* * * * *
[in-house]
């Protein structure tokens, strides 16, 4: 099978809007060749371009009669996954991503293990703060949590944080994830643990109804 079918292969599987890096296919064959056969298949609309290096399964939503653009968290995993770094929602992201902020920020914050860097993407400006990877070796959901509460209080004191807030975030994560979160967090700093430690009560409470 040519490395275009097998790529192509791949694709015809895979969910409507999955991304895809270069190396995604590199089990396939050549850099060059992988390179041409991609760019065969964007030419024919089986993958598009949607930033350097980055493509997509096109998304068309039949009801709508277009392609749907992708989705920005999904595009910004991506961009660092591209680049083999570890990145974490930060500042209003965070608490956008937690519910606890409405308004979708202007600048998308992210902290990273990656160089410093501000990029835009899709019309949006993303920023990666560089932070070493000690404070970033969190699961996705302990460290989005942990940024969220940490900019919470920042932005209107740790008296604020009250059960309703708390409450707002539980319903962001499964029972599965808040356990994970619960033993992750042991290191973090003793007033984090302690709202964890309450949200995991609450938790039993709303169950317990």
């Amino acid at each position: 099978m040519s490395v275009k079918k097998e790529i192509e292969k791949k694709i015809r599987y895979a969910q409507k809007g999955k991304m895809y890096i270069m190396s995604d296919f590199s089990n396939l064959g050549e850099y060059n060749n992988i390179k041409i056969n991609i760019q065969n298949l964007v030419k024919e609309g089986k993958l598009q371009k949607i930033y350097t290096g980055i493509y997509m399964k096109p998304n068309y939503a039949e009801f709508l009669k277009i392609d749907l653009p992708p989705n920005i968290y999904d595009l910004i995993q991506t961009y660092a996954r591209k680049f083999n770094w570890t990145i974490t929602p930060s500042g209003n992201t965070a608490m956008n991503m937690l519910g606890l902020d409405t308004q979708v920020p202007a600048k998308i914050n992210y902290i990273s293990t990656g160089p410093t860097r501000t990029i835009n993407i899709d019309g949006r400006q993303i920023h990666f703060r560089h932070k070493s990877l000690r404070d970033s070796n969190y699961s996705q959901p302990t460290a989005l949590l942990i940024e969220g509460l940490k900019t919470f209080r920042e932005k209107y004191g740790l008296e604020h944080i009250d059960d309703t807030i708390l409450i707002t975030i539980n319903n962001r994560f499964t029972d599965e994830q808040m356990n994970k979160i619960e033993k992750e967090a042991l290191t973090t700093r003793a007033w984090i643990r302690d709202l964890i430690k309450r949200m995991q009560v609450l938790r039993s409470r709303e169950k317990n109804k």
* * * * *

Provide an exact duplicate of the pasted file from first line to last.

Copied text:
[in-house]
């Protein structure tokens, strides 16, 4: 099978809007060749371009009669996954991503293990703060949590944080994830643990109804 079918292969599987890096296919064959056969298949609309290096399964939503653009968290995993770094929602992201902020920020914050860097993407400006990877070796959901509460209080004191807030975030994560979160967090700093430690009560409470 040519490395275009097998790529192509791949694709015809895979969910409507999955991304895809270069190396995604590199089990396939050549850099060059992988390179041409991609760019065969964007030419024919089986993958598009949607930033350097980055493509997509096109998304068309039949009801709508277009392609749907992708989705920005999904595009910004991506961009660092591209680049083999570890990145974490930060500042209003965070608490956008937690519910606890409405308004979708202007600048998308992210902290990273990656160089410093501000990029835009899709019309949006993303920023990666560089932070070493000690404070970033969190699961996705302990460290989005942990940024969220940490900019919470920042932005209107740790008296604020009250059960309703708390409450707002539980319903962001499964029972599965808040356990994970619960033993992750042991290191973090003793007033984090302690709202964890309450949200995991609450938790039993709303169950317990």
């Amino acid at each position: 099978m040519s490395v275009k079918k097998e790529i192509e292969k791949k694709i015809r599987y895979a969910q409507k809007g999955k991304m895809y890096i270069m190396s995604d296919f590199s089990n396939l064959g050549e850099y060059n060749n992988i390179k041409i056969n991609i760019q065969n298949l964007v030419k024919e609309g089986k993958l598009q371009k949607i930033y350097t290096g980055i493509y997509m399964k096109p998304n068309y939503a039949e009801f709508l009669k277009i392609d749907l653009p992708p989705n920005i968290y999904d595009l910004i995993q991506t961009y660092a996954r591209k680049f083999n770094w570890t990145i974490t929602p930060s500042g209003n992201t965070a608490m956008n991503m937690l519910g606890l902020d409405t308004q979708v920020p202007a600048k998308i914050n992210y902290i990273s293990t990656g160089p410093t860097r501000t990029i835009n993407i899709d019309g949006r400006q993303i920023h990666f703060r560089h932070k070493s990877l000690r404070d970033s070796n969190y699961s996705q959901p302990t460290a989005l949590l942990i940024e969220g509460l940490k900019t919470f209080r920042e932005k209107y004191g740790l008296e604020h944080i009250d059960d309703t807030i708390l409450i707002t975030i539980n319903n962001r994560f499964t029972d599965e994830q808040m356990n994970k979160i619960e033993k992750e967090a042991l290191t973090t700093r003793a007033w984090i643990r302690d709202l964890i430690k309450r949200m995991q009560v609450l938790r039993s409470r709303e169950k317990n109804k």